Whenever oil prices drop, there's some chatter about renewable energy and clean tech getting less competitive. Indeed, in the United States, there has been a slight dip in the sales of fuel efficient and electric vehicles as oil prices have dropped. But that's not the case in many other parts of the world. Plug-in car sales grew 94 percent in the United Kingdom last year and, according to Cleantechnica, electric car sales tripled in China. Meanwhile use of coal in China continues to decline.

Perhaps the most interesting examples, however, comes from oil-producing nations. Suzanne Goldenberg over at The Guardian reports that as revenues from oil exports fall due to unexpectedly low international oil prices, many oil-producing nations are rushing to slash domestic consumption to save their output for sales abroad. These moves are particularly striking because many governments had previously subsidized oil, gas and water heavily, but now they're being forced to cut back on these subsidies to make up for lost revenue.

You can see examples from all over the world:

Saudi Arabia cuts oil subsidies, embraces solar power

Even before the recent slump in oil prices, Saudi Arabia had announced ambitious plans to scale up solar power. Now, with oil hovering around $30 a barrel and the Saudi government's finances feeling the pinch of a $98 billion budget deficit, there's good reason to assume that these efforts will be ramped up.

Because the Middle East is one of the few places where oil makes up a significant fuel source for electricity use, much of the focus has been on cutting consumption. Goldenberg reports that the Saudi government is aiming for an 8 percent cut in electricity demand by 2021. Meanwhile Bloomberg reports that cuts to oil subsidies could cause a 50 percent rise in retail gasoline prices — which will inevitably result in a reduction in demand. And similar moves are being seen across the Middle East and North Africa from Kuwait and Qatar to Egypt. Iran is also getting in on the game, creating new energy conservation targets and incentives for renewables in a bid to make more oil available for exports as international sanctions lift.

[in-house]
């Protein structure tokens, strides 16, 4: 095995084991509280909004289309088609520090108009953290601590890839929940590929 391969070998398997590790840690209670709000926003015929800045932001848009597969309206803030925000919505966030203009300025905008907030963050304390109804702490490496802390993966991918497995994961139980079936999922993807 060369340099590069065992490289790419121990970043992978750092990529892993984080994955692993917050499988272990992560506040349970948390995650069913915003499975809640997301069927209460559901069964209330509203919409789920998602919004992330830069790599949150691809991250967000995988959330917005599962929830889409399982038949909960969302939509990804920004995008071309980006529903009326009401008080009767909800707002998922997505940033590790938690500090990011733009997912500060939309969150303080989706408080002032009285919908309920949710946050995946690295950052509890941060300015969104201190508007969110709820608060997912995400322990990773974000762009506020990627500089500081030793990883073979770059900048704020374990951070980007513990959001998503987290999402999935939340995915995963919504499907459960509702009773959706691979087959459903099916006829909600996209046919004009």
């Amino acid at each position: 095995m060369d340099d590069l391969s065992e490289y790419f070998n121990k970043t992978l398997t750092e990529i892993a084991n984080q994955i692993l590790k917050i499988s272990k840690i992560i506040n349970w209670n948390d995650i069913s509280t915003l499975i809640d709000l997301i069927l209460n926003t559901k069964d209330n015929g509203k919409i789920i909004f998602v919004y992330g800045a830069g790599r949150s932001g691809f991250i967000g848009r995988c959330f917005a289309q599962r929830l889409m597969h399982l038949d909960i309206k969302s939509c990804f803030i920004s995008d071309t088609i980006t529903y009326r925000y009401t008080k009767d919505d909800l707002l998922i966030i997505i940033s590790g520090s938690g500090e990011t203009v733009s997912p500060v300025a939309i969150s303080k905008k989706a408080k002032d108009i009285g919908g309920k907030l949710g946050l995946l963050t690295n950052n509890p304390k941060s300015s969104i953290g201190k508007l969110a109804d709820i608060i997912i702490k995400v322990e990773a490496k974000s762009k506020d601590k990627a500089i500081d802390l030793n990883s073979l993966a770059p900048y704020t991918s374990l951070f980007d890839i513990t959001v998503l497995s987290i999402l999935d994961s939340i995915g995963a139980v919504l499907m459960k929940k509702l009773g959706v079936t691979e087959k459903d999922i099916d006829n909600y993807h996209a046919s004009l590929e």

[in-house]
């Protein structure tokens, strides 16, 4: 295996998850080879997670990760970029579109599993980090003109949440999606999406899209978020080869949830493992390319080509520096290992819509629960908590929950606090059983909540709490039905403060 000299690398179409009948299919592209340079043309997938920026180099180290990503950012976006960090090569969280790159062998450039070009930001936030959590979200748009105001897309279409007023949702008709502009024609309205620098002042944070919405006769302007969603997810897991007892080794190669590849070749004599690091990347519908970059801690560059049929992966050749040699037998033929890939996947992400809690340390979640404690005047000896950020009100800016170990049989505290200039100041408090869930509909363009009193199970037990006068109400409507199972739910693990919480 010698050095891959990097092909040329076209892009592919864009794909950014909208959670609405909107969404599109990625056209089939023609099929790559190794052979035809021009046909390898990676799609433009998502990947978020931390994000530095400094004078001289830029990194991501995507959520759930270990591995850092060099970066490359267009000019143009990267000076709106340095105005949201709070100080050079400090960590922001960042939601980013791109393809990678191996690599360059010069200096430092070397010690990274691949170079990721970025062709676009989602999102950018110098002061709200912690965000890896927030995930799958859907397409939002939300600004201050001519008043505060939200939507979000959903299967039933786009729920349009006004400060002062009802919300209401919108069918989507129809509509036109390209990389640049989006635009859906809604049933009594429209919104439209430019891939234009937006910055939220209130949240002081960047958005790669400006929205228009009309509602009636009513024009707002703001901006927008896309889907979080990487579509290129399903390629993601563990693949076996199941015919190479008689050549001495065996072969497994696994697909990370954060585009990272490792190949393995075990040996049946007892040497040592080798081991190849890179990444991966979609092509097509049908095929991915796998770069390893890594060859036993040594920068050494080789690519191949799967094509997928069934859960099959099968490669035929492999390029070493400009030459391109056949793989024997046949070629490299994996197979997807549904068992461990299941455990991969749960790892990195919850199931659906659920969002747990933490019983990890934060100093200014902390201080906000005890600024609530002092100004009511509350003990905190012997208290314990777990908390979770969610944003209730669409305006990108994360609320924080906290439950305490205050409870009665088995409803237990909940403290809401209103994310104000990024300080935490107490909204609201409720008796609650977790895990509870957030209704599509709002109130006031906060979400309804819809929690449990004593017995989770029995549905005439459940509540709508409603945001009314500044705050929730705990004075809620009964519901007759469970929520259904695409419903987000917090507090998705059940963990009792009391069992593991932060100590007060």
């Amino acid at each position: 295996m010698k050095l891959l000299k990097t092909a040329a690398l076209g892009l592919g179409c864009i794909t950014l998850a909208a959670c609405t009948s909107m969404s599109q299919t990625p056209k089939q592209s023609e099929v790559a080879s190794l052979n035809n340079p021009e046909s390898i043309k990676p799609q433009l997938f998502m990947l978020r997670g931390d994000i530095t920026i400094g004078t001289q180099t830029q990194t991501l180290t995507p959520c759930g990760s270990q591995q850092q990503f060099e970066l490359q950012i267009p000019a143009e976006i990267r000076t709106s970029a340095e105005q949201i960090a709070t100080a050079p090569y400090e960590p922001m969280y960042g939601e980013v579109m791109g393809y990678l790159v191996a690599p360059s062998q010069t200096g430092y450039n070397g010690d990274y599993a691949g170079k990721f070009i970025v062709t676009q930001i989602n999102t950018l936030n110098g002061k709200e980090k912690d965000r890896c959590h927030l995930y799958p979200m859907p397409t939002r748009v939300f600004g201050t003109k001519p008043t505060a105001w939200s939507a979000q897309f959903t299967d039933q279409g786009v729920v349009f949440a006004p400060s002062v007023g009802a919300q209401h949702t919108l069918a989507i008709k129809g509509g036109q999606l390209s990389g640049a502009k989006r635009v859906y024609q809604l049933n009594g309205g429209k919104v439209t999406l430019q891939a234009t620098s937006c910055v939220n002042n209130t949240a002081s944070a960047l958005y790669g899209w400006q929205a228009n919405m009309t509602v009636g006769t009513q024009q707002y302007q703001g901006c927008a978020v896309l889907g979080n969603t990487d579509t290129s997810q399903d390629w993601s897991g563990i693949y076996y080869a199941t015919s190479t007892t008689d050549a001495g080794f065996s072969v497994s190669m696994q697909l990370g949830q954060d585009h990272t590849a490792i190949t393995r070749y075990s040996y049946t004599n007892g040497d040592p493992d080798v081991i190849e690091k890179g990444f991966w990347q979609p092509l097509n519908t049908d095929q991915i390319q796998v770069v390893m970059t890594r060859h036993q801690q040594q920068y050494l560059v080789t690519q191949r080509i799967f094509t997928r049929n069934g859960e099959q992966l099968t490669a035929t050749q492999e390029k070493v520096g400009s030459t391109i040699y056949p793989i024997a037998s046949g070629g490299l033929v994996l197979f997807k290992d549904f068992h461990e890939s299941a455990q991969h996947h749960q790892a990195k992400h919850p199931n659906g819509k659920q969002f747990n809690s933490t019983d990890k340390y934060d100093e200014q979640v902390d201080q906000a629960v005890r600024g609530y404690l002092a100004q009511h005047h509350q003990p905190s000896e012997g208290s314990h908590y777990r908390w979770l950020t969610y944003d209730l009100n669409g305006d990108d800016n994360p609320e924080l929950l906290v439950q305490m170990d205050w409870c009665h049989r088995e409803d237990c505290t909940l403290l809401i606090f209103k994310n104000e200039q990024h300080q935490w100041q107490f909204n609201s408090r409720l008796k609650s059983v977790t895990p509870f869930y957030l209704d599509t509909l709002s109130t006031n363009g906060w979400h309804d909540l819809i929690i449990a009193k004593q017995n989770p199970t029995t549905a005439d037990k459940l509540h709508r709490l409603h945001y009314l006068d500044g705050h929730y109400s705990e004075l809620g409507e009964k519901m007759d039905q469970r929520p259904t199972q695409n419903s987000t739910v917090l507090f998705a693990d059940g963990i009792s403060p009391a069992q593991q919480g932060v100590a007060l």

Russia scales back its space program, pursues renewables

The Russian economy is also being squeezed by reduced revenues from oil and gas production, and that pressure is being compounded by international sanctions related to conflict in the Ukraine. The government has just announced a scale back of its money- and energy-hungry space program, and is looking at ways to increase energy sales abroad. One manifestation of this effort, Goldenberg says, is that Russia is planning on meeting 10 percent of its electricity needs from renewables within the next 20 years.

Norway embraces the electric car

Norwegians have been ahead of this curve for some time. The country is responsible for a large amount of greenhouse gases through the export of oil. Yet Norway's electricity supply is almost 100 percent renewable thanks to an abundance of hydroelectric power, and it has long had one of the most advanced electric vehicle markets in the world. And because so much of its wealth comes from oil, Norwegians are painfully aware of the need to diversify. While it did stop short of abandoning all fossil fuel investments, Norway recently committed to divesting its sovereign wealth fund from many of the highest-emitting industries including coal producers, tar sands operations and cement manufacturing.

Reduced consumption means more to sell. But who will they sell to?

All of this bodes well for anyone gunning for a low-carbon economy. But it's worth remembering that oil producing nations are not necessarily motivated by a desire to cut emissions. After all, the rationale behind cutting consumption at home appears to be largely fueled by a desire to sell more abroad. Here too, however, there are encouraging signs because the number of countries making serious moves to cut their consumption appears to be growing by the minute.

Morocco, for example, while not a major oil or energy producer itself, is aiming for nearly 50 percent renewable electricity as early as 2020 and has also pledged to slash oil subsidies. Sweden is aiming to ditch fossil fuels entirely. Solar is taking off in Sub-Saharan Africa. And there's a general feeling that fossil fuels may be entering a permanent decline.

Yes, oil producers may be smart in minimizing consumption and maximizing sales. But I can't help feeling that they're fighting for a larger part of an inevitably shrinking pie. And by engaging in that fight, ironically enough, they give a boost to the technologies that will help to shrink it further.